By Julie Moreau

Following Sunday’s New York Times report about a leaked Trump administration memo that proposed narrowing the definition of sex in such a way that would — as The Times described — define transgender people “out of existence,” LGBTQ advocates quickly embarked on a mobilization effort.

In the draft memo, which has not been viewed by NBC News, the U.S. Department of Health and Human Services (HHS) argued that the government must adopt a uniform definition of sex “on a biological basis that is clear, grounded in science, objective and administrable,” the Times reported.

Diana Flynn, litigation director at LGBTQ advocacy group Lambda Legal, called the alleged HHS proposal “jaw-dropping.”

“HHS would be calling on the federal agencies that enforce parts of Title IX — including the Departments of Labor, Justice and Education in addition to HHS — to accept its completely arbitrary definition of what constitutes a person’s ‘sex’ for purposes of applying federal antidiscrimination law in aspects of life ranging from education to employment to health care,” Flynn said in a statement shared with NBC News.

Lambda Legal was among more than a dozen LGBTQ and civil rights groups that participated in a joint press conference Monday morning promising to fight any efforts to limit legal protections for transgender people and calling for transgender people and their allies to make their voices heard at the ballot box next month.

Mara Keisling, executive director of the National Center for Transgender Equality, characterized the administration’s actions as part of a “reckless, hateful agenda.”

“If you come for LGBTQ people, we are coming for you on election day,” Keisling said at the press conference.

JoDee Winterhof of the Human Rights Campaign, a national LGBTQ rights group, urged the LGBTQ community and allies to “turn out in force” on Nov. 6.

“Reject the politics of hate and discrimination and send a pro-equality majority to Congress,” Winterhof said, echoing Keisling.

Following Monday morning’s press conference, a protest was held in front of the White House that drew several hundred people. During the rally, protesters chanted “trans rights are human rights,” and community leaders addressed the crowd and vowed to fight any potential rollback in transgender rights.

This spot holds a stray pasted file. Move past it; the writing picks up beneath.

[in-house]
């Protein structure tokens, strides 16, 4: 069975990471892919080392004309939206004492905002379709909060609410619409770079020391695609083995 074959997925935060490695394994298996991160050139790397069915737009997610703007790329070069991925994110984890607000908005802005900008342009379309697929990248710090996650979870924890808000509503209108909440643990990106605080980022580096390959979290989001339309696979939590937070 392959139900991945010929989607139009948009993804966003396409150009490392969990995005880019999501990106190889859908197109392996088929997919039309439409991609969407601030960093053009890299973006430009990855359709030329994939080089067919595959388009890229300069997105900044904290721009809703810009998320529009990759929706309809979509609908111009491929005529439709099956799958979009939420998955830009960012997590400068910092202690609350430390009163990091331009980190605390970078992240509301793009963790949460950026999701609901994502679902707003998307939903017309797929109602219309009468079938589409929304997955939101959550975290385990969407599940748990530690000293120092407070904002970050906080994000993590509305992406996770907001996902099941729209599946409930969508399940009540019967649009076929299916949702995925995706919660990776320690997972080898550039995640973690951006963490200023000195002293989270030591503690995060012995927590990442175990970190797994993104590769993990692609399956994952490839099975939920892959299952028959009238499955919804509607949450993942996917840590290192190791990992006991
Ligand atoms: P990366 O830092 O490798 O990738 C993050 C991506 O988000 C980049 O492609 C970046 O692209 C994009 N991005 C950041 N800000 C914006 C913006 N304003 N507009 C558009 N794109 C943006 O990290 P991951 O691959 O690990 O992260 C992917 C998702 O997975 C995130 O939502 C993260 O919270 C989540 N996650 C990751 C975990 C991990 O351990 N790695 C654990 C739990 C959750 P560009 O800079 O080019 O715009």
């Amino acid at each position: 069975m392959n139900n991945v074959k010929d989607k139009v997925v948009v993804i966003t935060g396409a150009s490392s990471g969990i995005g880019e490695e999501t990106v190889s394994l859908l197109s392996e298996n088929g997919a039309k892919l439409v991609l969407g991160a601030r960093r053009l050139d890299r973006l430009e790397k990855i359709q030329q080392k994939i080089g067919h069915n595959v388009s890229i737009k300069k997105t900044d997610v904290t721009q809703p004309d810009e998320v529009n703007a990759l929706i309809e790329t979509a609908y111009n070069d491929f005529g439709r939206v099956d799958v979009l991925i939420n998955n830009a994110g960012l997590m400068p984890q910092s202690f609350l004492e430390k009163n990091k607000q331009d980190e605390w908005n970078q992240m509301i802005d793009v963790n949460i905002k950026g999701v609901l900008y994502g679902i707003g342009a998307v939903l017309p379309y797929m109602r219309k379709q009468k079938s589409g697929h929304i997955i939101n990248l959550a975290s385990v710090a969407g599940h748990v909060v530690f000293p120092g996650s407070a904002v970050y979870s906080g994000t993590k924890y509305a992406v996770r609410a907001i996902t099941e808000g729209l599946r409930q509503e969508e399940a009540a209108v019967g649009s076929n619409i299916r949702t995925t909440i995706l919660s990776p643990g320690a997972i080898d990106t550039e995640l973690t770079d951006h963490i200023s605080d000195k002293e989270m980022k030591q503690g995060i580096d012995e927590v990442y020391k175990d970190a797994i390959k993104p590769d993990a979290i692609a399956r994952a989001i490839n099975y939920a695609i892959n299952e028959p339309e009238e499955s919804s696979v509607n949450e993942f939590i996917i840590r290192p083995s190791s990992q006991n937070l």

“We’re going to vote for pro-LGBT-equality legislators up and down the ballot across the country, because this is not a red or blue issue, this is a human issue,” Masen Davis, CEO of Freedom for All Americans, said as he addressed the crowd.

A social media campaign using the hashtag #WontBeErased was trending on Twitter on Monday. LGBTQ advocates and allies — including lawmakers and celebrities — used the hashtag to support the transgender community and voice opposition to the proposal in the leaked memo.

While she didn’t use the trending hashtag, Hillary Clinton also took to Twitter to call out the “attack on the humanity of transgender people.”

Diana Flynn of Lambda Legal called the leaked memo “another ideologically-driven attempt by the Trump administration to marginalize transgender people and force them into the shadows.”

Since Trump took office, his administration has revoked guidelines at the Department of Education that extended anti-discrimination protections to transgender students; reversed a policy at the Bureau of Prisons on consideration of gender identity in housing decisions; issued a memo at the Department of Justice that Title VII does not protect transgender workers from discrimination; and sought to prevent transgender people from serving in the military.

When asked about the draft memo reported on by The New York Times, HHS, where the memo reportedly originated, would not comment.

“We do not comment on alleged leaked documents,” a spokesperson told NBC News.

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